doesn't need any recently invented instructions to achieve that
>. Even on an
old netbook, copies can churn 1GiB/s throughput, and with the memory on
that system being 2GiB, the largest possible copy that could remain
entirely within ram, on that machine, could occur in one second. Newer
and/or higher powered machines will have considerably faster performance in
this regard. In general, since append heuristically doubles capacity during
each growth cycle, and application will generally exhaust available ram
before before copy performance becomes problematic for non-critical
applications, and critical applications on expensive hardware where these
copies could be a problem will generally be written to preallocate the
necessary amount of space.
If there are no specific examples in which copying could be massively
slower or impossible, it sounds like this is now a hypothetical, rather
than practical or theoretical, issue.
so potentially much faster on these.
That's not what I was implying. And in the case of hardware lacking memory
virtualization capabilities, as long as tinygo, for example, is "the
operating system", then it should have absolutely no bearing on
performance; all else being equal, the lack of memory virtualization (or at
least the absence of memory traps) might actually make memory accesses
(including copying) faster.
in a common scenario, processing a stream, i can envisage only very few
slices backed by AOA, and they come and go, ie you have them for a
transition over the boundary and then go back to normal, transparently, the
implementation effectively deals with the interface between fixed length
buffers and continuous processing. (probably really should have demo code
Any kind of efficiency in stream processing really needs to operate within
a fixed (or upper-bounded) window size, or at least should eagerly process
data as it flows through in anticipation that processing will be
successful. This isn't an issue with copying (which doesn't apply to your
proposal), or allocations (which applies equally to your proposal), but
rather unbounded growth; I would recommend neither unbounded use of your
proposal, nor unbounded use of append as a solution for any kind of
continuous stream processing with variable size inputs; bounded uses of
either approach are appropriate and have no meaningful differences from
each other. As an example, if you're parsing data out of lines with
arbitrary length, with one record per line, the naive approach would be to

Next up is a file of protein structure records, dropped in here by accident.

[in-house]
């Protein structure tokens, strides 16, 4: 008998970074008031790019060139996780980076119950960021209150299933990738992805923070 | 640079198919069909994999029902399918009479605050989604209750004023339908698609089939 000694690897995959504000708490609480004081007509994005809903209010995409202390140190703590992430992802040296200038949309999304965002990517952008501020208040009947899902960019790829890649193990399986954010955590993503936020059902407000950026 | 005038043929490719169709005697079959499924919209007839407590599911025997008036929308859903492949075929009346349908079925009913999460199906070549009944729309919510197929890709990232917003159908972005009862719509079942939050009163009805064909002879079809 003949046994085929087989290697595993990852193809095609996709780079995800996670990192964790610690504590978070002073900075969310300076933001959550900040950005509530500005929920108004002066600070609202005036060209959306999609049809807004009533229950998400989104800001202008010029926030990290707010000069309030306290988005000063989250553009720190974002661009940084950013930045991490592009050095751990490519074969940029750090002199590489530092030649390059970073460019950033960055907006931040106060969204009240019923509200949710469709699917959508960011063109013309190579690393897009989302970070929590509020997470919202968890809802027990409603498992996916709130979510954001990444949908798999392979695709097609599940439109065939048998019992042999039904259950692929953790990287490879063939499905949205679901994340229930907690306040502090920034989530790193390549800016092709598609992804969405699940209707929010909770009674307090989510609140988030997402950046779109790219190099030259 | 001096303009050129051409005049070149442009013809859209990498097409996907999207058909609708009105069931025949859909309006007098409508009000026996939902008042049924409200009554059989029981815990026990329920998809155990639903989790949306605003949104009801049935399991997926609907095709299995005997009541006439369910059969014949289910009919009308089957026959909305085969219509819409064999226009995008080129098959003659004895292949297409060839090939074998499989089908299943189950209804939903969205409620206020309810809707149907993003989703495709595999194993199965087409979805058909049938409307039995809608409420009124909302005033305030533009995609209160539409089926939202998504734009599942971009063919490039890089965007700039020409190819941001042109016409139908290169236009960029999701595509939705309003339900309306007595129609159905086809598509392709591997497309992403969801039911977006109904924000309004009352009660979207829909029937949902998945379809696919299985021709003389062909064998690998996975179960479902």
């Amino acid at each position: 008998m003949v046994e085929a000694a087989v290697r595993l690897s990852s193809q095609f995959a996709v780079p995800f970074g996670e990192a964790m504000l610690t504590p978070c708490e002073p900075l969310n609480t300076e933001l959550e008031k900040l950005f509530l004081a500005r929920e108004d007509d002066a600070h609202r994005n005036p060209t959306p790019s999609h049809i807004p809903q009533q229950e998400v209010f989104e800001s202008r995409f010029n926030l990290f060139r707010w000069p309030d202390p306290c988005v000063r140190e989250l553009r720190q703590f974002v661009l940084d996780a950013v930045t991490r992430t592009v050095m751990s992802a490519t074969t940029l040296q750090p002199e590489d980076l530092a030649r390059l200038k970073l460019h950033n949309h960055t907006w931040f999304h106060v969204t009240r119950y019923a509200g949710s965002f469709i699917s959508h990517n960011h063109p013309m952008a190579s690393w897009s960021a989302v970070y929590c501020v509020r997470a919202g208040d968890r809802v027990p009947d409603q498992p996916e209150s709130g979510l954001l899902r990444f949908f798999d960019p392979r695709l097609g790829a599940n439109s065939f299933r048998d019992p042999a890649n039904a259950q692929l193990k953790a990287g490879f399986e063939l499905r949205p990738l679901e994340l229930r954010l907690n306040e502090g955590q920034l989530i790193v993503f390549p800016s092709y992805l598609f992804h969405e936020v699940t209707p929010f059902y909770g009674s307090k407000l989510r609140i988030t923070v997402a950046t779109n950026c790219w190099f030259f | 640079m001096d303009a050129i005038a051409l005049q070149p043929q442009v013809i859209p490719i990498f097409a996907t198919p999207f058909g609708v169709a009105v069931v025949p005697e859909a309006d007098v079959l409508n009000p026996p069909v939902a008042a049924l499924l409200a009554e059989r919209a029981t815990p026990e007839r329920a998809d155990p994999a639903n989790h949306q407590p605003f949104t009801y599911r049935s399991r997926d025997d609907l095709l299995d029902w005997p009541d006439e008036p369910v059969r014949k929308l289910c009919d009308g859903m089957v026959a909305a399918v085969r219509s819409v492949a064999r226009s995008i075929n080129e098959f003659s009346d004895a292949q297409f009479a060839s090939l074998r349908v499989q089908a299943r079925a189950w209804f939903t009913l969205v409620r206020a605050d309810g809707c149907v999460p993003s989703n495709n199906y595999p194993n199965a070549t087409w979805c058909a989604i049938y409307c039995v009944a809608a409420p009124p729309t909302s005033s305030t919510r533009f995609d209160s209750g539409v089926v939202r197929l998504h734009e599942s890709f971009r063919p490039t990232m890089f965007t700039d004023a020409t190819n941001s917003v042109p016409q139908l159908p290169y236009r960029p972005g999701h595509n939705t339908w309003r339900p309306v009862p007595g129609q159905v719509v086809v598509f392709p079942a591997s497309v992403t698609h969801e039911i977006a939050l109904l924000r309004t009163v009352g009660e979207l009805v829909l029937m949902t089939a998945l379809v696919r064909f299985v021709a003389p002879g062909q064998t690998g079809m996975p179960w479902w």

use something like bufio.Reader's ReadBytes('\n') to get the line, then
process the data within that line. The non-naive approach would be to
process data in fixed-sized chunks, and check each chunk for the presence
of '\n'. Usually there are more convenient ways to achieve this effect
while still maintaining both control and efficiency, such that manual
management of chunks is not an application concern.
would those custom realizations be as maintainable, reusable, and as
By definition they are not intended for reuse if they are purpose-built for
a specific task, though as mentioned before, while reusability is favored
in general contexts, it's more common in Go than in some other "large
scale" languages to favor task-specific implementations at the expense of
The maintainability and readability/explainability of such custom code
depends both on how well it was written, and how far the already-available
solution's assumptions deviate from the task at hand. The Go stdlib in many
places avoids convenient (for the user) assumptions in order to keep
functionality simple and flexible, so for many tasks, much or all of the
implementation can be found within the stdlib or similarly written
libraries even if it means the application code needs to do some of its own
initialization to make up for the lack of said assumptions. However,
existing "reusable" code which needs significant shimming to solve a
specific task may require more documentation just to explain *why all the
shims exist* than a well designed custom solution would need to document
the what the whole of the code is doing. Similarly, mis-assuming general
solutions often must be replaced with other mis-assuming general solutions
(and subsequently re-shimmed) as application requirements change, leading
to considerably more overall effort than just tweaking custom solutions.
Also remember that I claimed that there are many situations in which it is
quicker to completely write a correct custom solution than it is find,
evaluate, and integrate general solutions.